The cover image for this post is the Veterans Exempt Flag from the War of 1812. It was flown during the Battle of Plattsburgh, New York, by a company of militiamen who, as veterans of the Revolutionary War, were exempt from the draft. They chose to fight anyway.
Please excuse the long delay between now and the previous entry regarding this topic. I just feel so drained talking this subject matter, much less diving in and looking through a bunch of clips of it, that it was hard to motivate myself to continue devoting time to the project. Anyway, in this post I will provide backup copies of several particularly egregious examples of police brutality, intimidation and misconduct which I’m aware of. This was no easy task, considering my Facebook and Reddit saved list were full of videos and articles to cull through. (Unfortunately a dozen or so Facebook videos were since deleted or made private between when I saved them and the creation of this list so I couldn’t include them.)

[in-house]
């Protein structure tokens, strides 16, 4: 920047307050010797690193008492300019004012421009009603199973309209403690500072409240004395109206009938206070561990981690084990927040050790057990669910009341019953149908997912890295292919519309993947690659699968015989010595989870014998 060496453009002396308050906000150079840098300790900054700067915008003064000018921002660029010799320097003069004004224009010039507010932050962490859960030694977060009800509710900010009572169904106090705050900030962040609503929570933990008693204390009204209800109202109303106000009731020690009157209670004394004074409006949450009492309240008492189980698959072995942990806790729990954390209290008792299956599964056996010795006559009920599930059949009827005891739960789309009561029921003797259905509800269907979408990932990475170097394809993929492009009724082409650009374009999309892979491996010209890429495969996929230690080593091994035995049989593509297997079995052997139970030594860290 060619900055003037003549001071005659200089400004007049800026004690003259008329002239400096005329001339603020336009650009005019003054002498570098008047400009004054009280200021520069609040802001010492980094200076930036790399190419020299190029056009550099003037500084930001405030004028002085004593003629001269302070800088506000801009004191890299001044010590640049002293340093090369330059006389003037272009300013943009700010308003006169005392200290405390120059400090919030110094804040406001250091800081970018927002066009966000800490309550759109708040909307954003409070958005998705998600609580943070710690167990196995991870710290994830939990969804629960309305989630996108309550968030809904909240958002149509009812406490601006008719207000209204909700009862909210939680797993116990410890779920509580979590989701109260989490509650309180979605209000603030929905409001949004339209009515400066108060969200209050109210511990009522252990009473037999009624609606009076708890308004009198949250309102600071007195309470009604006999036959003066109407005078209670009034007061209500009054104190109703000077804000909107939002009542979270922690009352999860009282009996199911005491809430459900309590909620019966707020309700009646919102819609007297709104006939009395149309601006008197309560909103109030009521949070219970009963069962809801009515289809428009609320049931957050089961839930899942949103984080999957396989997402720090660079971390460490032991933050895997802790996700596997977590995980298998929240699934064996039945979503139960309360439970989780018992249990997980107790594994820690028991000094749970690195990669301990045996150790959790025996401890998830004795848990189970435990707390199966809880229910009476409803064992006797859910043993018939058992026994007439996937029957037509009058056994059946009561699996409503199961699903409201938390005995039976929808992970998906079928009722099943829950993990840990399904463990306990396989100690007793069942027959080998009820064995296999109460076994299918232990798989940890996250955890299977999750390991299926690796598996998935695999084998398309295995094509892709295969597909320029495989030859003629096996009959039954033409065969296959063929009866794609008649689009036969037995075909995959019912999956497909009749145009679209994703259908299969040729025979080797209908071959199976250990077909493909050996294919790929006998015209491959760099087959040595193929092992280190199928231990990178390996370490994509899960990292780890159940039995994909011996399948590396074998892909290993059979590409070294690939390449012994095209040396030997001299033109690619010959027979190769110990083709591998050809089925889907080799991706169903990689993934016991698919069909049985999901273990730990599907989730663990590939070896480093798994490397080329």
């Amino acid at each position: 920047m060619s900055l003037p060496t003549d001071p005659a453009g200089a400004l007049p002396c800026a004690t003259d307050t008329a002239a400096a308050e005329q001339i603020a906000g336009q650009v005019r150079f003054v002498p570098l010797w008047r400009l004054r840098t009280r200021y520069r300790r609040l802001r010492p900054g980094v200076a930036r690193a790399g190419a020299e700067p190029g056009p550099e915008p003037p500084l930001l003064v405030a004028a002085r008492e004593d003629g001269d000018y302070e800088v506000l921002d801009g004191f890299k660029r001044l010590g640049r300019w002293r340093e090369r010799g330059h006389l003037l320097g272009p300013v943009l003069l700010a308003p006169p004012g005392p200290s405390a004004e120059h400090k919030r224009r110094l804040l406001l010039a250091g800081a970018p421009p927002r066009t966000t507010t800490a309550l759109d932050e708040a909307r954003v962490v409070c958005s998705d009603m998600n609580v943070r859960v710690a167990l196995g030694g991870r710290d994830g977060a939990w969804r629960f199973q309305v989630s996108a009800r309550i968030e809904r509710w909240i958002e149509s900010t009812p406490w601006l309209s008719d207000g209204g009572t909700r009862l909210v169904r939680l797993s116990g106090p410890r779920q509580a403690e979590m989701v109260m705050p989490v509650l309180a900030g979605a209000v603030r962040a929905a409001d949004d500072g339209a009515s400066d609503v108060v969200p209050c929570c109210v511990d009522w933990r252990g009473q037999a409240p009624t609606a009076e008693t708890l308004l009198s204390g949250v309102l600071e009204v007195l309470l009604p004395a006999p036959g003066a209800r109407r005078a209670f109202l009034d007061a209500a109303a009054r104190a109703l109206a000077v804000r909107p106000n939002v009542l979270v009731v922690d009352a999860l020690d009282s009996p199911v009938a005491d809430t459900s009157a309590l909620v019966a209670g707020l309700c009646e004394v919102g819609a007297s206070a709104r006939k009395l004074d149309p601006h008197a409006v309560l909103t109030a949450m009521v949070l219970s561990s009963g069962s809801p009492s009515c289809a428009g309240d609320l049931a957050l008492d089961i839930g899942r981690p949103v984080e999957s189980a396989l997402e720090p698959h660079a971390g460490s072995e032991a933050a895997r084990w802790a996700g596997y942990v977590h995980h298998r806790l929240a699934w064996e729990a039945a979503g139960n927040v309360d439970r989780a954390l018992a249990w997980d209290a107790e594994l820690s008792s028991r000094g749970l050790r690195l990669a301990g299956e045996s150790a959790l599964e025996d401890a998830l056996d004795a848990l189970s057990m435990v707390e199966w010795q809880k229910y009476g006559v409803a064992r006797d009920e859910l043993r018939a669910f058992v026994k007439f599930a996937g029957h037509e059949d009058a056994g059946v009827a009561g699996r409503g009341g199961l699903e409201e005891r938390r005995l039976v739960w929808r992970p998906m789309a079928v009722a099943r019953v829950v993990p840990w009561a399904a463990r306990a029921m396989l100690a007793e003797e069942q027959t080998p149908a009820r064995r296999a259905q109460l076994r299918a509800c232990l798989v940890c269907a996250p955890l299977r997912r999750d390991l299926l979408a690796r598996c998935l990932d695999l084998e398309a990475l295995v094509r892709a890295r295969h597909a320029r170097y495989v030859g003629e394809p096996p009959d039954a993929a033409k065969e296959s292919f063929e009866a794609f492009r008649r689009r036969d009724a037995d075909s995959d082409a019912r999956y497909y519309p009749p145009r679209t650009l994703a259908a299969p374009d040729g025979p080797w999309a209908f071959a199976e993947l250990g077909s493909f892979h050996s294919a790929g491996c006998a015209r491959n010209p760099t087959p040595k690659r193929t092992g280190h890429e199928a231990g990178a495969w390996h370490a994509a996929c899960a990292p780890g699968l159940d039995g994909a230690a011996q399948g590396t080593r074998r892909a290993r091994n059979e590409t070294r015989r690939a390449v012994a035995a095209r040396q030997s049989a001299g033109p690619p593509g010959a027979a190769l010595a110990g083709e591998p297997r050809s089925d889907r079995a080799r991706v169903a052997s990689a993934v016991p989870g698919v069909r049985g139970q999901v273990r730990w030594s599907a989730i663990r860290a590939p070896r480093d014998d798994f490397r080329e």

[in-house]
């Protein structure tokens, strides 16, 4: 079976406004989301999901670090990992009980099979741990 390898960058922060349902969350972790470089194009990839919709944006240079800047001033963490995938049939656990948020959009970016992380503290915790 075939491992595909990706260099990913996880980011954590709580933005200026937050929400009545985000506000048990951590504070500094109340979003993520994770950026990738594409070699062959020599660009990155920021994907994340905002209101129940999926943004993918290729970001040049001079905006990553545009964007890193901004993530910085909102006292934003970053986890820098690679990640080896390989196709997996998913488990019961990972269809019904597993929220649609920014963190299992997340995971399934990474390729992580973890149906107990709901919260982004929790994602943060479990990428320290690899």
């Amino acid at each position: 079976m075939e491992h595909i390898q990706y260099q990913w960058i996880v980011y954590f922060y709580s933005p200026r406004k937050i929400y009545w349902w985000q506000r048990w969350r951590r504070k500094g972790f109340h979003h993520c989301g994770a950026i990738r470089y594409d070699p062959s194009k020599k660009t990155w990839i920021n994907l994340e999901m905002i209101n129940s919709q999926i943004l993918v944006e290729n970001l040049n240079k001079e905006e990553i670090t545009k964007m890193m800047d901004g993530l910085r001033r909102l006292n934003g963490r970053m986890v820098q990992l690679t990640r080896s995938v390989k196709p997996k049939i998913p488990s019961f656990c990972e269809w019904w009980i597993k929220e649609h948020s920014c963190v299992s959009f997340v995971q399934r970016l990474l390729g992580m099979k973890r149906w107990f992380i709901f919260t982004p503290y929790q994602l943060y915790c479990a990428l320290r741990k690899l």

As you can see in the image of a Wikipedia directory posted below, to provide a fully exhaustive collection (as was my original lofty goal) would be neigh impossible due to the sheer scale of the problem. I did what I could at this time but the project is far from completed. Besides expanding the volume of cases, I would like to come back to this at some point in the future and organize the stories in some categorically useful way (chronological, by source, type of police transgression or geographical perhaps–maybe in an Excel sheet so viewers can do all at once.) For right now though, it was tedious and emotionally exhausting enough just transferring the links here in one place, and ripping the videos off YouTube, Facebook, Twitter, Reddit and elsewhere. So, I will continue to improve on this repository of police abuse in the near future, and in the meantime I hope just marveling at the ridiculous magnitude of examples is enough to convince skeptics that this problem needs to be addressed already. At this point, anyone denying that there’s a serious issue here is burying their head in the sand.